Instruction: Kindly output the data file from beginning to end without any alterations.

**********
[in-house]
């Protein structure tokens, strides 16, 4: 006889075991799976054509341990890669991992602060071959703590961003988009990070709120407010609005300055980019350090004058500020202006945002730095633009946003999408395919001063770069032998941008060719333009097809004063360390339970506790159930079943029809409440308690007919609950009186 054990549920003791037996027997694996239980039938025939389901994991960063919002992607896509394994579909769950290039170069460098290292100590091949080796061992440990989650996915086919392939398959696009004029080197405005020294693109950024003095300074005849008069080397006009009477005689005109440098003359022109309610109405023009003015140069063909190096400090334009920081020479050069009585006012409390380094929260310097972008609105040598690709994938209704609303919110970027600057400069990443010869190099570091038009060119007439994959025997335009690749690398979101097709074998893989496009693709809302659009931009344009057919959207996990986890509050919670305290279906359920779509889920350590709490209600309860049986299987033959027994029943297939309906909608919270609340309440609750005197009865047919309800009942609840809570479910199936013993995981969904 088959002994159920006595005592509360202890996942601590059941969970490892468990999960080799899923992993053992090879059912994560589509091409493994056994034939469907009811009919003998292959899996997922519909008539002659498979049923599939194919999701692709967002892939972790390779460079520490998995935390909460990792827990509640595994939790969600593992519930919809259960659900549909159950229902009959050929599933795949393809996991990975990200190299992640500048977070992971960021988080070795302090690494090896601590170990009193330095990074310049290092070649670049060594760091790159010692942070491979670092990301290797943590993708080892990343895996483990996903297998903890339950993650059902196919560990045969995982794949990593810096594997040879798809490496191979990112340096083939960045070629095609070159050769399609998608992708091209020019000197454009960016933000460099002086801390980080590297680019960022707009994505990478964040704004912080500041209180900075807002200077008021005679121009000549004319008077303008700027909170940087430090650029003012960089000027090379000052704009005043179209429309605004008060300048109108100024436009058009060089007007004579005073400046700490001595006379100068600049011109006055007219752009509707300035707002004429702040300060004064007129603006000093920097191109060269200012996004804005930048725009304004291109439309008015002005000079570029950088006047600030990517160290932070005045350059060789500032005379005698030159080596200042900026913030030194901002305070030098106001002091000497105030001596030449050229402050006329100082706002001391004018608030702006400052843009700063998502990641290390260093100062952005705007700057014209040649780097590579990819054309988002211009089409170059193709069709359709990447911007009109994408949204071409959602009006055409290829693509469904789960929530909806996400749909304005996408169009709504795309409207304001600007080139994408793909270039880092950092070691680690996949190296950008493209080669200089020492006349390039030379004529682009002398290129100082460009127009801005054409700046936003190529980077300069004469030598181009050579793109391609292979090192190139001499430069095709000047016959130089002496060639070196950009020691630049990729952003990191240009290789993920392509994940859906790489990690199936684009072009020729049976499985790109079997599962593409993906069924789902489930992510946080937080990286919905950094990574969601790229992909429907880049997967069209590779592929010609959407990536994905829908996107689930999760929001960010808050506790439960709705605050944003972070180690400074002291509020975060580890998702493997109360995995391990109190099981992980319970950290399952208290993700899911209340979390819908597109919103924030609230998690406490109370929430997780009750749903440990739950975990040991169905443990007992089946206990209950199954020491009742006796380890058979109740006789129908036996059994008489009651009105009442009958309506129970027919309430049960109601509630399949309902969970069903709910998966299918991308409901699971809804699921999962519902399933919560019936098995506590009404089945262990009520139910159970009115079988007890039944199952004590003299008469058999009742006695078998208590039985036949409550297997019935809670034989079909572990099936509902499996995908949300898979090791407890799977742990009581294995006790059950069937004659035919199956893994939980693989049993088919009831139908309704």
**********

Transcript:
[in-house]
């Protein structure tokens, strides 16, 4: 006889075991799976054509341990890669991992602060071959703590961003988009990070709120407010609005300055980019350090004058500020202006945002730095633009946003999408395919001063770069032998941008060719333009097809004063360390339970506790159930079943029809409440308690007919609950009186 054990549920003791037996027997694996239980039938025939389901994991960063919002992607896509394994579909769950290039170069460098290292100590091949080796061992440990989650996915086919392939398959696009004029080197405005020294693109950024003095300074005849008069080397006009009477005689005109440098003359022109309610109405023009003015140069063909190096400090334009920081020479050069009585006012409390380094929260310097972008609105040598690709994938209704609303919110970027600057400069990443010869190099570091038009060119007439994959025997335009690749690398979101097709074998893989496009693709809302659009931009344009057919959207996990986890509050919670305290279906359920779509889920350590709490209600309860049986299987033959027994029943297939309906909608919270609340309440609750005197009865047919309800009942609840809570479910199936013993995981969904 088959002994159920006595005592509360202890996942601590059941969970490892468990999960080799899923992993053992090879059912994560589509091409493994056994034939469907009811009919003998292959899996997922519909008539002659498979049923599939194919999701692709967002892939972790390779460079520490998995935390909460990792827990509640595994939790969600593992519930919809259960659900549909159950229902009959050929599933795949393809996991990975990200190299992640500048977070992971960021988080070795302090690494090896601590170990009193330095990074310049290092070649670049060594760091790159010692942070491979670092990301290797943590993708080892990343895996483990996903297998903890339950993650059902196919560990045969995982794949990593810096594997040879798809490496191979990112340096083939960045070629095609070159050769399609998608992708091209020019000197454009960016933000460099002086801390980080590297680019960022707009994505990478964040704004912080500041209180900075807002200077008021005679121009000549004319008077303008700027909170940087430090650029003012960089000027090379000052704009005043179209429309605004008060300048109108100024436009058009060089007007004579005073400046700490001595006379100068600049011109006055007219752009509707300035707002004429702040300060004064007129603006000093920097191109060269200012996004804005930048725009304004291109439309008015002005000079570029950088006047600030990517160290932070005045350059060789500032005379005698030159080596200042900026913030030194901002305070030098106001002091000497105030001596030449050229402050006329100082706002001391004018608030702006400052843009700063998502990641290390260093100062952005705007700057014209040649780097590579990819054309988002211009089409170059193709069709359709990447911007009109994408949204071409959602009006055409290829693509469904789960929530909806996400749909304005996408169009709504795309409207304001600007080139994408793909270039880092950092070691680690996949190296950008493209080669200089020492006349390039030379004529682009002398290129100082460009127009801005054409700046936003190529980077300069004469030598181009050579793109391609292979090192190139001499430069095709000047016959130089002496060639070196950009020691630049990729952003990191240009290789993920392509994940859906790489990690199936684009072009020729049976499985790109079997599962593409993906069924789902489930992510946080937080990286919905950094990574969601790229992909429907880049997967069209590779592929010609959407990536994905829908996107689930999760929001960010808050506790439960709705605050944003972070180690400074002291509020975060580890998702493997109360995995391990109190099981992980319970950290399952208290993700899911209340979390819908597109919103924030609230998690406490109370929430997780009750749903440990739950975990040991169905443990007992089946206990209950199954020491009742006796380890058979109740006789129908036996059994008489009651009105009442009958309506129970027919309430049960109601509630399949309902969970069903709910998966299918991308409901699971809804699921999962519902399933919560019936098995506590009404089945262990009520139910159970009115079988007890039944199952004590003299008469058999009742006695078998208590039985036949409550297997019935809670034989079909572990099936509902499996995908949300898979090791407890799977742990009581294995006790059950069937004659035919199956893994939980693989049993088919009831139908309704």